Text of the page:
While reading a volume of The Story of Civilization by Durant, I’ve spent the last week reading about the life of Voltaire. I came across a lovely poem he wrote to his best friend Lefèvre de Genonville, and Voltaire’s mistress Suzanne de Livry, who fell into each other’s arms shortly after Voltaire was imprisoned in the Bastille. As you can see, he was quite willing to forgive.
He remembers you, and the lovely Egeria (Suzanne),
In the fair days of our life,
When we loved one another, all three.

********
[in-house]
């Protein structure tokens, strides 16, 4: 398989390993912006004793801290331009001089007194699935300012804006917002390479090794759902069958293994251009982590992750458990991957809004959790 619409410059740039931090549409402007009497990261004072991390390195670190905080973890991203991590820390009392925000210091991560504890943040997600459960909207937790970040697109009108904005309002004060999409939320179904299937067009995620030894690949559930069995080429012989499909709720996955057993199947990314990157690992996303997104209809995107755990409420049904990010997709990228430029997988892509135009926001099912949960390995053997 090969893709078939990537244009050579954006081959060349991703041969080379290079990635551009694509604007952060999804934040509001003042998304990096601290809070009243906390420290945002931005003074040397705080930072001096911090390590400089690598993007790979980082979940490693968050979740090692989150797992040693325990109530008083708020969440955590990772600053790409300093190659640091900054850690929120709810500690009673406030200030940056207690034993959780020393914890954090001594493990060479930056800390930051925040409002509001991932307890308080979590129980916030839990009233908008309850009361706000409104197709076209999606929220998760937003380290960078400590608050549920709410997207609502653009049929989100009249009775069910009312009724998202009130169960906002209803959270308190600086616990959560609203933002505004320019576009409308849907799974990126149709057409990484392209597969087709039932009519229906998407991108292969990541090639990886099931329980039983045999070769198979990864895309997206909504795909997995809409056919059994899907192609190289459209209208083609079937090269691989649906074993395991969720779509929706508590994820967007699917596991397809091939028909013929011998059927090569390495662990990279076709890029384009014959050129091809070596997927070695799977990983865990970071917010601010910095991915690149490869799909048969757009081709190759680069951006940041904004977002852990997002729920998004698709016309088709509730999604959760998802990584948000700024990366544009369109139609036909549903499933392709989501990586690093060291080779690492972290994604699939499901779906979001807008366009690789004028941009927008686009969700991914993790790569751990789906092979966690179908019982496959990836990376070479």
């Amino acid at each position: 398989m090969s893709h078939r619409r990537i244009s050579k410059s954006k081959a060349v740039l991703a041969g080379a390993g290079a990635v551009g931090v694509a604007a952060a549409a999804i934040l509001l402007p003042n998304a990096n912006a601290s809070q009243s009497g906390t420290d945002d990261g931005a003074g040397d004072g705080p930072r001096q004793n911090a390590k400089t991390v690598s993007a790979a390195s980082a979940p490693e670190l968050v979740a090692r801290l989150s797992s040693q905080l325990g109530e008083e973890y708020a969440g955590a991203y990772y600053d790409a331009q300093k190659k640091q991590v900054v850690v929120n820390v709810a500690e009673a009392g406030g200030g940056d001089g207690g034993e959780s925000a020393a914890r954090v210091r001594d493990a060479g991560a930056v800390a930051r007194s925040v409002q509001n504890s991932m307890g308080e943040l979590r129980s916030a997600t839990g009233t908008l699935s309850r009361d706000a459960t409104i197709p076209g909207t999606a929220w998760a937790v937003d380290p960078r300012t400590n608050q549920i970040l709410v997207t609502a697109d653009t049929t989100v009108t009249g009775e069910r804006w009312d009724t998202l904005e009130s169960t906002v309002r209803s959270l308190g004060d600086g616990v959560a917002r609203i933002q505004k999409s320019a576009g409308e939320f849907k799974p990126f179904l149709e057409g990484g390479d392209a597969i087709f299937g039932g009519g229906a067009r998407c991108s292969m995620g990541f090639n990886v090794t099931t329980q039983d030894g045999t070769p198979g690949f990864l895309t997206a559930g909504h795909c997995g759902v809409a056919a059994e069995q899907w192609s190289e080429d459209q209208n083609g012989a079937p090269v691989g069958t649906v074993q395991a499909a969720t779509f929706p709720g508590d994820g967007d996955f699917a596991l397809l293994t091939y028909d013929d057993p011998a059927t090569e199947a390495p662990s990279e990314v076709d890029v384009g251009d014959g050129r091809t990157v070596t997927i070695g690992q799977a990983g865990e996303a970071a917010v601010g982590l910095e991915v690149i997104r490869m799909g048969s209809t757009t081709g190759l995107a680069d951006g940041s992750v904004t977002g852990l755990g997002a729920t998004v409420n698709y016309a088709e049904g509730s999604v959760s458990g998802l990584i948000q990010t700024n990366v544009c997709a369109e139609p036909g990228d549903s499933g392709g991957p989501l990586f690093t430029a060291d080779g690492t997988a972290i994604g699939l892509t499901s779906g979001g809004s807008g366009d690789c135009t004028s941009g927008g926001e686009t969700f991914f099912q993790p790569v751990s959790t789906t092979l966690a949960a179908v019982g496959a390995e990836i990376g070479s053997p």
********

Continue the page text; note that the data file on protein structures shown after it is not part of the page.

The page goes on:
Reason, folly, love, the enchantment of tender errors,
All bound our three hearts in one.
How happy we were then!
Even poverty, that sad companion of happy days,
Could not poison the stream of our joy.
Young, gay, content, without care,
Without a thought for the future,
Limiting all our desires to our present delights—
What need had we of useless abundance?
We had something far greater; we had happiness.